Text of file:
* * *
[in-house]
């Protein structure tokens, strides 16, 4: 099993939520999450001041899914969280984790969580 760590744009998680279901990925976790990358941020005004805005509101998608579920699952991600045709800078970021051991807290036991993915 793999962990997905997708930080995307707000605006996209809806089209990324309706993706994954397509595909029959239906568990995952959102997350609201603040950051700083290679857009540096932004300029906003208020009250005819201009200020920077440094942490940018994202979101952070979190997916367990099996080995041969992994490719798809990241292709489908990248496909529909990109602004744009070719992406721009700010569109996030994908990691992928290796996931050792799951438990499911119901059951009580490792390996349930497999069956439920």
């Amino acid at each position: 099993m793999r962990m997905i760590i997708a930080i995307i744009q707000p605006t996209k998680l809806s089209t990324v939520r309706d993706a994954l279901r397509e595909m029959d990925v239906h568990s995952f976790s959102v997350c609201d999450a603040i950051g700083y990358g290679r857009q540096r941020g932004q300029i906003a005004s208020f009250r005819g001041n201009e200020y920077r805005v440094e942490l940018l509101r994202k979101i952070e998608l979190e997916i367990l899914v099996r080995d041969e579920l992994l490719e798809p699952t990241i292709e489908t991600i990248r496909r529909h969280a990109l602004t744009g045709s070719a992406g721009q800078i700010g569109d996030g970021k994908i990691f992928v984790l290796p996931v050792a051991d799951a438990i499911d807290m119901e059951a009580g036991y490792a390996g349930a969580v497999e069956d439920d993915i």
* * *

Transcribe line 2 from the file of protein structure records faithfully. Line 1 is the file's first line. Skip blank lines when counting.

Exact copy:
């Protein structure tokens, strides 16, 4: 099993939520999450001041899914969280984790969580 760590744009998680279901990925976790990358941020005004805005509101998608579920699952991600045709800078970021051991807290036991993915 793999962990997905997708930080995307707000605006996209809806089209990324309706993706994954397509595909029959239906568990995952959102997350609201603040950051700083290679857009540096932004300029906003208020009250005819201009200020920077440094942490940018994202979101952070979190997916367990099996080995041969992994490719798809990241292709489908990248496909529909990109602004744009070719992406721009700010569109996030994908990691992928290796996931050792799951438990499911119901059951009580490792390996349930497999069956439920």